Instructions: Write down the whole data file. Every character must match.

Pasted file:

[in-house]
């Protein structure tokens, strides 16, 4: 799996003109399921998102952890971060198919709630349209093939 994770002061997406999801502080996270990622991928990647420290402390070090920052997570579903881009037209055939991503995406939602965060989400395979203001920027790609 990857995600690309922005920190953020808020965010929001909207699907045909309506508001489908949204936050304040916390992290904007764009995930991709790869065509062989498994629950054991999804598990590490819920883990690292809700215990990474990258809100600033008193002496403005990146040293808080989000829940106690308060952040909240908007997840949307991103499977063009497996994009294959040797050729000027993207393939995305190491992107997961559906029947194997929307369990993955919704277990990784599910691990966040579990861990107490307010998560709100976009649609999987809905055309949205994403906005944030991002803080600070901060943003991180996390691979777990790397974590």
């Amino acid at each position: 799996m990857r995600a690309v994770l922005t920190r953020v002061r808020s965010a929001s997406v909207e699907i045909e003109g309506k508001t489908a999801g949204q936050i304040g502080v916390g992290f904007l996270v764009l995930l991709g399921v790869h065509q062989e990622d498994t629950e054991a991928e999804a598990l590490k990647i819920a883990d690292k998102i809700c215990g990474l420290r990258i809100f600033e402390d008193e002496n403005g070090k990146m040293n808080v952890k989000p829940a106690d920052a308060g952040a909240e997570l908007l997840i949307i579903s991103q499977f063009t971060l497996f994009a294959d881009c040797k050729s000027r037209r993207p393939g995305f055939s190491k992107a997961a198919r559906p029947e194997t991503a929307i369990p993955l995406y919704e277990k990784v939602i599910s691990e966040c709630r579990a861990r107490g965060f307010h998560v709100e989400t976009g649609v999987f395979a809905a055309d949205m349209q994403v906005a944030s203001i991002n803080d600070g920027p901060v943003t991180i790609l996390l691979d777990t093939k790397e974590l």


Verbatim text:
[in-house]
């Protein structure tokens, strides 16, 4: 799996003109399921998102952890971060198919709630349209093939 994770002061997406999801502080996270990622991928990647420290402390070090920052997570579903881009037209055939991503995406939602965060989400395979203001920027790609 990857995600690309922005920190953020808020965010929001909207699907045909309506508001489908949204936050304040916390992290904007764009995930991709790869065509062989498994629950054991999804598990590490819920883990690292809700215990990474990258809100600033008193002496403005990146040293808080989000829940106690308060952040909240908007997840949307991103499977063009497996994009294959040797050729000027993207393939995305190491992107997961559906029947194997929307369990993955919704277990990784599910691990966040579990861990107490307010998560709100976009649609999987809905055309949205994403906005944030991002803080600070901060943003991180996390691979777990790397974590």
């Amino acid at each position: 799996m990857r995600a690309v994770l922005t920190r953020v002061r808020s965010a929001s997406v909207e699907i045909e003109g309506k508001t489908a999801g949204q936050i304040g502080v916390g992290f904007l996270v764009l995930l991709g399921v790869h065509q062989e990622d498994t629950e054991a991928e999804a598990l590490k990647i819920a883990d690292k998102i809700c215990g990474l420290r990258i809100f600033e402390d008193e002496n403005g070090k990146m040293n808080v952890k989000p829940a106690d920052a308060g952040a909240e997570l908007l997840i949307i579903s991103q499977f063009t971060l497996f994009a294959d881009c040797k050729s000027r037209r993207p393939g995305f055939s190491k992107a997961a198919r559906p029947e194997t991503a929307i369990p993955l995406y919704e277990k990784v939602i599910s691990e966040c709630r579990a861990r107490g965060f307010h998560v709100e989400t976009g649609v999987f395979a809905a055309d949205m349209q994403v906005a944030s203001i991002n803080d600070g920027p901060v943003t991180i790609l996390l691979d777990t093939k790397e974590l």